New photos emerge of cancelled Nokia McLaren Windows Phone, compared to iPhone 6
Earlier today Windows Central reported on the forthcoming Mixview for Live Tiles in Windows 10. In the article, the cancelled McLaren prototype Windows Phone was brought up in referencing the original Mixview design. Now, new photos of the lost McLaren prototype have come forth, appearing once again out of China.
Previously, it was thought that the photos revealed a possible Lumia 1020 successor, however, newer evidence has come forth to shoot down that assumption.
The big question remains though whether or not the device seen in this recent batch of photos is new or just a leftover prototype finally emerging. McLaren was cancelled in late June or early July of this year when the device was entering final stages of development. Although the 3D Touch navigation system was reportedly not ready for release, it is not clear if Microsoft will continue to work on the hardware sans 3D gestures.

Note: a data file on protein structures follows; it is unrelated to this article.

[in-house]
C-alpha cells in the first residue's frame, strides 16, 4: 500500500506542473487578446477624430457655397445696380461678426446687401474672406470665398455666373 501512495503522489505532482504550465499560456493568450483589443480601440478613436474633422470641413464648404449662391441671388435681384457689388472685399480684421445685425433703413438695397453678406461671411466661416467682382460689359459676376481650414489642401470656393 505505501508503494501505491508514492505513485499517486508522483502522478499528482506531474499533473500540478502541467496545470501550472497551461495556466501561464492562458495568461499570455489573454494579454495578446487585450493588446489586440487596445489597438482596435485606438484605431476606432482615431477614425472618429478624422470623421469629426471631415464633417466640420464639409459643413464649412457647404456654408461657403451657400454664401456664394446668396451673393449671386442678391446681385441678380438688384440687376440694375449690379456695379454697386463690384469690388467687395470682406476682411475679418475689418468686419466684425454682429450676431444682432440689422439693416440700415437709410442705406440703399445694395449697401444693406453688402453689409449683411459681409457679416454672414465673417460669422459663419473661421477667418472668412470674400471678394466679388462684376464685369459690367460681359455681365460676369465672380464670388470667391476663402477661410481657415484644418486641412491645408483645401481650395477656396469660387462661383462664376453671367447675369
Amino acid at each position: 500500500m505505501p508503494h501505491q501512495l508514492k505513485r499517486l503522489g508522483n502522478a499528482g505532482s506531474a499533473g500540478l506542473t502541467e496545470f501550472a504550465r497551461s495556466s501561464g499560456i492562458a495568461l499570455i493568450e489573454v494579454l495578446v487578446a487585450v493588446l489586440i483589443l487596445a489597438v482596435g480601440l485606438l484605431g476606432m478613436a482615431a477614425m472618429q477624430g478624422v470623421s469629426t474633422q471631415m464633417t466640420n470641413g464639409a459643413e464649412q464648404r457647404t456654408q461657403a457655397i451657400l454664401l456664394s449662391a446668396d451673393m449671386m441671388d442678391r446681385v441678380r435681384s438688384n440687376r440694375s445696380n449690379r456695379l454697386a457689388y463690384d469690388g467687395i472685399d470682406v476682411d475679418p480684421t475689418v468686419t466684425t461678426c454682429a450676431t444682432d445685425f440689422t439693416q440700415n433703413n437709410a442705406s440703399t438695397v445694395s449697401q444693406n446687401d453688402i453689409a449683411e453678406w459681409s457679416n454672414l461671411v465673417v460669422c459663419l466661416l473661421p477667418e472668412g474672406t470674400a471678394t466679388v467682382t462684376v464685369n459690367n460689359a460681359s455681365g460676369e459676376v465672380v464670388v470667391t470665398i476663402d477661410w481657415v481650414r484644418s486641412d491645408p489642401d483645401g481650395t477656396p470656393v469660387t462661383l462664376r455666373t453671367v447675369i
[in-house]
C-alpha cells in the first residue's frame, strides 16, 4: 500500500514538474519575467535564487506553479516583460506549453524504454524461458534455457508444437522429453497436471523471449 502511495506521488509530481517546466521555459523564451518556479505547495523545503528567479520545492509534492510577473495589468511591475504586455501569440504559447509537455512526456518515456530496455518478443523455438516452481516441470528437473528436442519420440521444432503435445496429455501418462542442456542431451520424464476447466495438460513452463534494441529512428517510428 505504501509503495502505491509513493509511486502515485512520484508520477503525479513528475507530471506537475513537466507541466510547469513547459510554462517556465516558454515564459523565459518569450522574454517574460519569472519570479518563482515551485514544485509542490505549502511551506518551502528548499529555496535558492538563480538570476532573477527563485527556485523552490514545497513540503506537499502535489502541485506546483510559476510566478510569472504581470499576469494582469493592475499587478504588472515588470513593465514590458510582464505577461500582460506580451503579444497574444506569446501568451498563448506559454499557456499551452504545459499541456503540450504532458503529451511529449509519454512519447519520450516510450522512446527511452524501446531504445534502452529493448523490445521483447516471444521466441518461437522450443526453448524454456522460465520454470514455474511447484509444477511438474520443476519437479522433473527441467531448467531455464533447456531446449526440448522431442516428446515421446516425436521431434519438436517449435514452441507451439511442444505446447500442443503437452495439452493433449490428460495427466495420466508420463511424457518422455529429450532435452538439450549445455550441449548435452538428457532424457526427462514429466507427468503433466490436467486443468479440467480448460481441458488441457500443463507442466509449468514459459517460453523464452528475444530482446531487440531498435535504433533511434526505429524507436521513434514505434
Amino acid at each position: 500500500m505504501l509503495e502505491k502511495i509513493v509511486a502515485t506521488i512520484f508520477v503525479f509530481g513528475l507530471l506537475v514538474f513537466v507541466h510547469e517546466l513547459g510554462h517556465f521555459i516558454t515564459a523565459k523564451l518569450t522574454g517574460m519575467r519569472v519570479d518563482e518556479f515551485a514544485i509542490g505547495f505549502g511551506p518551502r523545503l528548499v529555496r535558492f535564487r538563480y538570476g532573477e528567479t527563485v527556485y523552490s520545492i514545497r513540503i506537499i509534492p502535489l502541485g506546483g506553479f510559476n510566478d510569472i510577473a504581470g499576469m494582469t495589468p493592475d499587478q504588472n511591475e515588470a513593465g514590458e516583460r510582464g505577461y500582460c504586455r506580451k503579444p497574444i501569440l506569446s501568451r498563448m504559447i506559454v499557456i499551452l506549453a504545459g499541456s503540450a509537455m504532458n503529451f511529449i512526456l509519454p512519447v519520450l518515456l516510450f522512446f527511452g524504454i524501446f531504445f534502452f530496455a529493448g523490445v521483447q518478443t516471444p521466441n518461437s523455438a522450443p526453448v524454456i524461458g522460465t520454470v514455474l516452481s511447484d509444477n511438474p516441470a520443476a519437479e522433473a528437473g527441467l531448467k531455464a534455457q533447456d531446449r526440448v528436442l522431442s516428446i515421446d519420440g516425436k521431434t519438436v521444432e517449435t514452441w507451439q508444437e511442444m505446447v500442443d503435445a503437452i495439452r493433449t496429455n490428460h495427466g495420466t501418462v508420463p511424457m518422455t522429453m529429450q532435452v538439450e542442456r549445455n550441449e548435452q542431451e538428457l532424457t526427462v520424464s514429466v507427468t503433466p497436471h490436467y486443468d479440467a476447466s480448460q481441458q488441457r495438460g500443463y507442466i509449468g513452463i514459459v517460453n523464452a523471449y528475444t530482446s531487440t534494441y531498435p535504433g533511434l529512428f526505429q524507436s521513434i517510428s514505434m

McLaren was reportedly a 5 or 5.2-inch Windows Phone with a 20 MP rear Pure View camera. The rest of the hardware specifications are still a bit of a mystery, although it is evident from the photos that it has a smooth, thin, metallic body with edge to edge glass for the display. Additionally, a micro SD card slot can be seen as well, confirming that this device had expandable memory as well as on-screen keys.
In the new collection of photos, we can see the McLaren compared to the iPhone 6 with the Windows Phone holding its own in terms of looks.
Hopefully, more information will come forward on this phone, especially whether we are looking at the past or the Windows Phone future. For now, you can check out many more of the photos over at CNBeta, who are hosting all the images.
Source: Baidu; via CNBeta; Thanks, hengxiang32401, for the tip!
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Daniel Rubino is the Editor-in-chief of Windows Central, head reviewer, podcast co-host, and analyst. He has been covering Microsoft since 2007 when this site was called WMExperts (and later Windows Phone Central). His interests include Windows, laptops, next-gen computing, and for some reason, watches. Before all this tech stuff, he worked on a Ph.D. in linguistics, watched people sleep (for medical purposes!), and ran the projectors at movie theaters because it was fun.